People who have schizophrenia, bipolar disorder, posttraumatic stress disorders, and Alzheimer’s also become violent at times, but we don’t see police officers using those internal states as rationale for deadly force. Although police responses to mental health crises are also concerning and often overly aggressive, we don’t see defense tactics justifying violence due to those internal states. If you wouldn’t say, “I had to kneel on his neck because he had Alzheimer’s,” then you shouldn’t say, “I had to kneel on his neck because he was on drugs.”

And if someone is having an adverse reaction to a drug, a mental health crisis, or an allergic reaction to peanuts, law enforcement should provide lifesaving measures. If George Floyd had said he "ate too many drugs," then the only acceptable response from the officers on the scene would have been to assess his wellness and provide medical assistance until medical personnel arrived. And anyone saying, “I can’t breathe” deserves lifesaving measures, regardless of their size, race, or what substances they may have in their system.

3. The racist War on Drugs has further damaged the relationship between citizens and law enforcement and fueled the militarization of police forces.

George Floyd’s mention of his drug use at all during his interactions with police is important because it shows just how drug-focused our policing system has become. Americans have blindly accepted the fact that suspected drug use or possession warrants a response from law enforcement. But it wasn't always that way.

The War on Drugs has fueled the militarization of police forces under the guise of needing better protection from “erratic and dangerous drug criminals.” Police violence in the name of the War on Drugs is completely out of hand. The Defund the Police movement is driven by growing awareness that our police forces are not filling their intended purpose. But a return to community policing won’t be possible until the War on Drugs is abolished in favor of public policies that support communities’ actual needs (poverty, education, healthcare, dismantling racism) instead of a politically manufactured smokescreen need (drug policy enforcement). Although some states are making progress by decriminalizing or legalizing certain substances, law enforcement’s focus on drugs will continue to distract from other issues that bear greater impact on community safety and wellness.

4. The War on Drugs has driven and been driven by racism.

Although recent years have started to shift the American view of addiction from a moral failing to a public health concern, we’re battling decades of propaganda about drugs, who uses them, and the dangers of drugs and drug users. The War on Drugs in the U.S. has a long history of being used to demonize, marginalize, and dehumanize communities of color.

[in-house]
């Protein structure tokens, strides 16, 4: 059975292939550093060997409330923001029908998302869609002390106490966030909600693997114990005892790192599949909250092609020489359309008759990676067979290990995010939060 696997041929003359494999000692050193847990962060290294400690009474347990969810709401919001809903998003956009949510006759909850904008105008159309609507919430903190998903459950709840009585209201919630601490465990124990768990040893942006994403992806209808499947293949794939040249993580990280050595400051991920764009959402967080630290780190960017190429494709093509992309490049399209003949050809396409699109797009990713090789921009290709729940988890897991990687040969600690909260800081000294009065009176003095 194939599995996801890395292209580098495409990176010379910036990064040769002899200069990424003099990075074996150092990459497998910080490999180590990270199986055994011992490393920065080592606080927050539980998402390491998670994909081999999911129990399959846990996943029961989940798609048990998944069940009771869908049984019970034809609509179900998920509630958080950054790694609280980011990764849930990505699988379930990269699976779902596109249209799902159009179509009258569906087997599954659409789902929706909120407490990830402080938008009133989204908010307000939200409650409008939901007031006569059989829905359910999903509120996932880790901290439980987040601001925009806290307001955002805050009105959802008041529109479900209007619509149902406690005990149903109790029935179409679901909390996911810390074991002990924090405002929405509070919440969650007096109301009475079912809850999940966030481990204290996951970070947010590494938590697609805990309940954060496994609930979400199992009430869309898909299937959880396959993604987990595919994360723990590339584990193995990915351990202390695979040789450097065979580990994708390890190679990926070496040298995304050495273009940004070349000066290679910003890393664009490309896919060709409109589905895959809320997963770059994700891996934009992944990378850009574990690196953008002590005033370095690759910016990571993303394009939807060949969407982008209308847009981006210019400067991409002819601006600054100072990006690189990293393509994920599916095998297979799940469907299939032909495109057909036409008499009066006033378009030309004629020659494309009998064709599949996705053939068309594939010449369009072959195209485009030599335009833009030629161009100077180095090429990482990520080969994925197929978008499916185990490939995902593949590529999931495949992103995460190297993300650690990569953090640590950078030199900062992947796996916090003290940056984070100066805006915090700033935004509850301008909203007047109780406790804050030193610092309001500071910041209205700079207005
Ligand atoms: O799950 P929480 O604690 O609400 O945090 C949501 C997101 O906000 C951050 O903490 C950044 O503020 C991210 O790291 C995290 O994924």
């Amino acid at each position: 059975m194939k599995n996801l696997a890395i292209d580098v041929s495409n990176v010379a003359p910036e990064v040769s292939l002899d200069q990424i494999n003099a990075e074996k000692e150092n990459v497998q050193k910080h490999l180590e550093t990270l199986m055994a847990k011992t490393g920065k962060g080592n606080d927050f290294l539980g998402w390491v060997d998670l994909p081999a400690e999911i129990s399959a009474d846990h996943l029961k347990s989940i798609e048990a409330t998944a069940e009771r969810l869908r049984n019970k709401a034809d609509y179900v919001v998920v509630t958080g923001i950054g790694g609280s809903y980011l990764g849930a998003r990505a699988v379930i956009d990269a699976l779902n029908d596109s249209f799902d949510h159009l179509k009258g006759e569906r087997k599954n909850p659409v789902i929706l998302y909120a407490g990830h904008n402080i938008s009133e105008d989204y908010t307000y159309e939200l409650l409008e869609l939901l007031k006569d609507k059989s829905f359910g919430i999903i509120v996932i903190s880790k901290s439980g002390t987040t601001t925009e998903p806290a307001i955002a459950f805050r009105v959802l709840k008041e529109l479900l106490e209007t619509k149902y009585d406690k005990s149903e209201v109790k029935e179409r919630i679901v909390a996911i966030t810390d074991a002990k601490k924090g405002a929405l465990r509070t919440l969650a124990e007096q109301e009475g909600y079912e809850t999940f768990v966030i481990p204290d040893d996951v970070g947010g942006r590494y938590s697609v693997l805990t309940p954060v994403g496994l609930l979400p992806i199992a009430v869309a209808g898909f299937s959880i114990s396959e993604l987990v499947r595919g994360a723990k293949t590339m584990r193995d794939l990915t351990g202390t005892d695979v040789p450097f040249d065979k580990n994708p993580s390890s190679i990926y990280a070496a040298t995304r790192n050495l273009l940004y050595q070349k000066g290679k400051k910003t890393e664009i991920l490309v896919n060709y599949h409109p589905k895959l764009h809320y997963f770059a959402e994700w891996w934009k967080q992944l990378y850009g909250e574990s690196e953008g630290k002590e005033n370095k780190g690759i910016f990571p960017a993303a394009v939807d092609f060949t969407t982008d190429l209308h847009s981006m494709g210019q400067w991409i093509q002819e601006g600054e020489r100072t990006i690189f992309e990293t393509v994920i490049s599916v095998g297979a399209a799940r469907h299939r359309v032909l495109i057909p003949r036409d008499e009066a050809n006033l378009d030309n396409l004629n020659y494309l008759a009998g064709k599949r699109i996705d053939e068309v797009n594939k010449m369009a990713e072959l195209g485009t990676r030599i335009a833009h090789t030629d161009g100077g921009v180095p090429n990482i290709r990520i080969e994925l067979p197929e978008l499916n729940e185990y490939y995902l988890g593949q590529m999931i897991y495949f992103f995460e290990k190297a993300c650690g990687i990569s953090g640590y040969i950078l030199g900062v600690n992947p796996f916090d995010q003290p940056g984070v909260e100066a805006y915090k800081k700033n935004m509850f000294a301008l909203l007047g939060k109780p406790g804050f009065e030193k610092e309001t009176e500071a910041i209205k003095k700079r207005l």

Opium dens were used to denigrate Chinese immigrants. Cannabis and cocaine were used to vilify recently freed slaves. Crack cocaine was blamed for “super-predators,” who were portrayed as menacing young black men. The formal name cannabis was replaced with marijuana to accentuate its “Mexican-ness” and link it to immigrants.

Although each of these instances overtly blamed the substance, they covertly demonized racial minorities by association. Throughout our lives, we’ve received countless messages that “drugs are bad,” and that “drug users are bad/depraved/dangerous.” We’ve also been bombarded with messages and images of black and brown drug users and dealers, despite research consistently showing that white Americans use drugs equally or more than racial minorities. Over time, these combined messages lead to the implicit bias of “black and brown people are bad/depraved/dangerous.”

That’s not to say that white people aren’t negatively affected by U.S. drug policies – they certainly are. But research shows that people of color have been disproportionately impacted by the War on Drugs. So we can’t separate George Floyd’s race from Chauvin’s claimed defense – the jury would be less likely to buy the “he was high” defense if Mr. Floyd had been a white woman.

This quote from John Ehrlichman, who was a top aide to President Nixon at the start of the War on Drugs, illustrates a critical aspect of the psychosocial context that set the stage for George Floyd’s death:

“You want to know what this [The War on Drugs] was really all about. The Nixon campaign in 1968, and the Nixon White House after that, had two enemies: the antiwar left and black people. You understand what I’m saying. We knew we couldn’t make it illegal to be either against the war or black, but by getting the public to associate the hippies with marijuana and blacks with heroin, and then criminalizing both heavily, we could disrupt those communities. We could arrest their leaders, raid their homes, break up their meetings, and vilify them night after night on the evening news. Did we know we were lying about the drugs? Of course we did.”

It’s long past time to address the social injustices of the War on Drugs, and talking with our kids about Derek Chauvin’s bogus defense is a step toward that goal.

Let's teach our kids about the irrelevance of George Floyd's substance use to promote relevant changes in our communities.

To learn more about these topics, I highly recommend Dr. Michelle Alexander’s The New Jim Crow, Dr. Carl Hart’s Drug Use for Grown-Ups, and Johan Hari’s Chasing the Scream.

Copyright 2021 Kelly E. Green

John Hain/Pixabay
Source: John Hain/Pixabay


Alexander, M. (2012). The New Jim Crow: Mass Incarceration in the Age of Colorblindness. New York: The New Press.

Hart, C.L. (2021). Drug Use for Grown-Ups: Chasing Liberty in the Land of Fear. New York: Penguin Press.

Hari, J. (2015). Chasing the Scream: The First and Last Days of the War on Drugs. New York: Bloomsbury.

Hart, C.L. (2021, April 8). The claim that drugs killed George Floyd relies on a racist trope.…

DuVernay, A. (2016). 13th. Kandoo Films.